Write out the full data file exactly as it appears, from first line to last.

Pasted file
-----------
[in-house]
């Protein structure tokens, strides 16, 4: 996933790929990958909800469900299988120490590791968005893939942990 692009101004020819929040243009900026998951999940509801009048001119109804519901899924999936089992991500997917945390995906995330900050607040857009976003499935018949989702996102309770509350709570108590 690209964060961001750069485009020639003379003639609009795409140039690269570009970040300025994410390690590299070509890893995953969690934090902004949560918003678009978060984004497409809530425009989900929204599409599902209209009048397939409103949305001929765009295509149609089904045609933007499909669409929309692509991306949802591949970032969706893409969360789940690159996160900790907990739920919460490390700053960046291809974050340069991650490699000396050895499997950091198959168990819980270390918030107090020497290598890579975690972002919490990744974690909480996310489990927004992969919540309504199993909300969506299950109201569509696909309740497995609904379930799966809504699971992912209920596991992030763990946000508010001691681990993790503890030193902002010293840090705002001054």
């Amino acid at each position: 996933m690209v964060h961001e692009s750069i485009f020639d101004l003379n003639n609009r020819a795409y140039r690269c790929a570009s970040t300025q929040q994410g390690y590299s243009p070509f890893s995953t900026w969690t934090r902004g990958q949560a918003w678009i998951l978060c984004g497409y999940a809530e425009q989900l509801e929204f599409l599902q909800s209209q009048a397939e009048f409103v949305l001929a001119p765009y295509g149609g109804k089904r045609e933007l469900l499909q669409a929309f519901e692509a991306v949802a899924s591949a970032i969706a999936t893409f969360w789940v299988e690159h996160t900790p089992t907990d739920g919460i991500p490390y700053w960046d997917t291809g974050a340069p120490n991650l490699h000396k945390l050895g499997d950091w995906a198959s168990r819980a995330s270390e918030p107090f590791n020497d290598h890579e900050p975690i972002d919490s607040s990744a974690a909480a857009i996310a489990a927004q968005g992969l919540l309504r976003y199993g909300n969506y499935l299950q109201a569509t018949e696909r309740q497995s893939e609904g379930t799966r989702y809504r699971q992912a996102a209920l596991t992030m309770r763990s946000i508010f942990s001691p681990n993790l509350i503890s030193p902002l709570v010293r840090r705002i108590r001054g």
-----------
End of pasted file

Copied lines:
[in-house]
């Protein structure tokens, strides 16, 4: 996933790929990958909800469900299988120490590791968005893939942990 692009101004020819929040243009900026998951999940509801009048001119109804519901899924999936089992991500997917945390995906995330900050607040857009976003499935018949989702996102309770509350709570108590 690209964060961001750069485009020639003379003639609009795409140039690269570009970040300025994410390690590299070509890893995953969690934090902004949560918003678009978060984004497409809530425009989900929204599409599902209209009048397939409103949305001929765009295509149609089904045609933007499909669409929309692509991306949802591949970032969706893409969360789940690159996160900790907990739920919460490390700053960046291809974050340069991650490699000396050895499997950091198959168990819980270390918030107090020497290598890579975690972002919490990744974690909480996310489990927004992969919540309504199993909300969506299950109201569509696909309740497995609904379930799966809504699971992912209920596991992030763990946000508010001691681990993790503890030193902002010293840090705002001054």
């Amino acid at each position: 996933m690209v964060h961001e692009s750069i485009f020639d101004l003379n003639n609009r020819a795409y140039r690269c790929a570009s970040t300025q929040q994410g390690y590299s243009p070509f890893s995953t900026w969690t934090r902004g990958q949560a918003w678009i998951l978060c984004g497409y999940a809530e425009q989900l509801e929204f599409l599902q909800s209209q009048a397939e009048f409103v949305l001929a001119p765009y295509g149609g109804k089904r045609e933007l469900l499909q669409a929309f519901e692509a991306v949802a899924s591949a970032i969706a999936t893409f969360w789940v299988e690159h996160t900790p089992t907990d739920g919460i991500p490390y700053w960046d997917t291809g974050a340069p120490n991650l490699h000396k945390l050895g499997d950091w995906a198959s168990r819980a995330s270390e918030p107090f590791n020497d290598h890579e900050p975690i972002d919490s607040s990744a974690a909480a857009i996310a489990a927004q968005g992969l919540l309504r976003y199993g909300n969506y499935l299950q109201a569509t018949e696909r309740q497995s893939e609904g379930t799966r989702y809504r699971q992912a996102a209920l596991t992030m309770r763990s946000i508010f942990s001691p681990n993790l509350i503890s030193p902002l709570v010293r840090r705002i108590r001054g």